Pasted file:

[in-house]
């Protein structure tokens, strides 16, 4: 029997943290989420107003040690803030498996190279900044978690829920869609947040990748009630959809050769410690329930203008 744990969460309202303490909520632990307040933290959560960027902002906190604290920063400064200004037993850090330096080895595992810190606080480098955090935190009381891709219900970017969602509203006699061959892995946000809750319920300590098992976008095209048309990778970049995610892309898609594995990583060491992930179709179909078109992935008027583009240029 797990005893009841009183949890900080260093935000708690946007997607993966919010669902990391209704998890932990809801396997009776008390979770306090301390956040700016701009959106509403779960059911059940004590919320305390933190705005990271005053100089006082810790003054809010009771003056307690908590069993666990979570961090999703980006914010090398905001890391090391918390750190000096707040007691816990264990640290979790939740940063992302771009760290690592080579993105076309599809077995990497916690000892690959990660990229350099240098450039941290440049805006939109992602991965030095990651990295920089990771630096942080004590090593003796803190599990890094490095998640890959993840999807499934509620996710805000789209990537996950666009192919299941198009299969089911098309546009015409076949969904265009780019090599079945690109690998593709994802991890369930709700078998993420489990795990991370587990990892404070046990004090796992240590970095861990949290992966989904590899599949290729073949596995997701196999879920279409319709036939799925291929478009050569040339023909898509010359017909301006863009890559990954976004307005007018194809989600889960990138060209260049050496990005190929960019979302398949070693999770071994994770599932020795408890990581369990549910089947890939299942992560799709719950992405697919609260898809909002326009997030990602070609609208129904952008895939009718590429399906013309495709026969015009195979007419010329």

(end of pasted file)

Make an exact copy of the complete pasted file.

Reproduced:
[in-house]
């Protein structure tokens, strides 16, 4: 029997943290989420107003040690803030498996190279900044978690829920869609947040990748009630959809050769410690329930203008 744990969460309202303490909520632990307040933290959560960027902002906190604290920063400064200004037993850090330096080895595992810190606080480098955090935190009381891709219900970017969602509203006699061959892995946000809750319920300590098992976008095209048309990778970049995610892309898609594995990583060491992930179709179909078109992935008027583009240029 797990005893009841009183949890900080260093935000708690946007997607993966919010669902990391209704998890932990809801396997009776008390979770306090301390956040700016701009959106509403779960059911059940004590919320305390933190705005990271005053100089006082810790003054809010009771003056307690908590069993666990979570961090999703980006914010090398905001890391090391918390750190000096707040007691816990264990640290979790939740940063992302771009760290690592080579993105076309599809077995990497916690000892690959990660990229350099240098450039941290440049805006939109992602991965030095990651990295920089990771630096942080004590090593003796803190599990890094490095998640890959993840999807499934509620996710805000789209990537996950666009192919299941198009299969089911098309546009015409076949969904265009780019090599079945690109690998593709994802991890369930709700078998993420489990795990991370587990990892404070046990004090796992240590970095861990949290992966989904590899599949290729073949596995997701196999879920279409319709036939799925291929478009050569040339023909898509010359017909301006863009890559990954976004307005007018194809989600889960990138060209260049050496990005190929960019979302398949070693999770071994994770599932020795408890990581369990549910089947890939299942992560799709719950992405697919609260898809909002326009997030990602070609609208129904952008895939009718590429399906013309495709026969015009195979007419010329």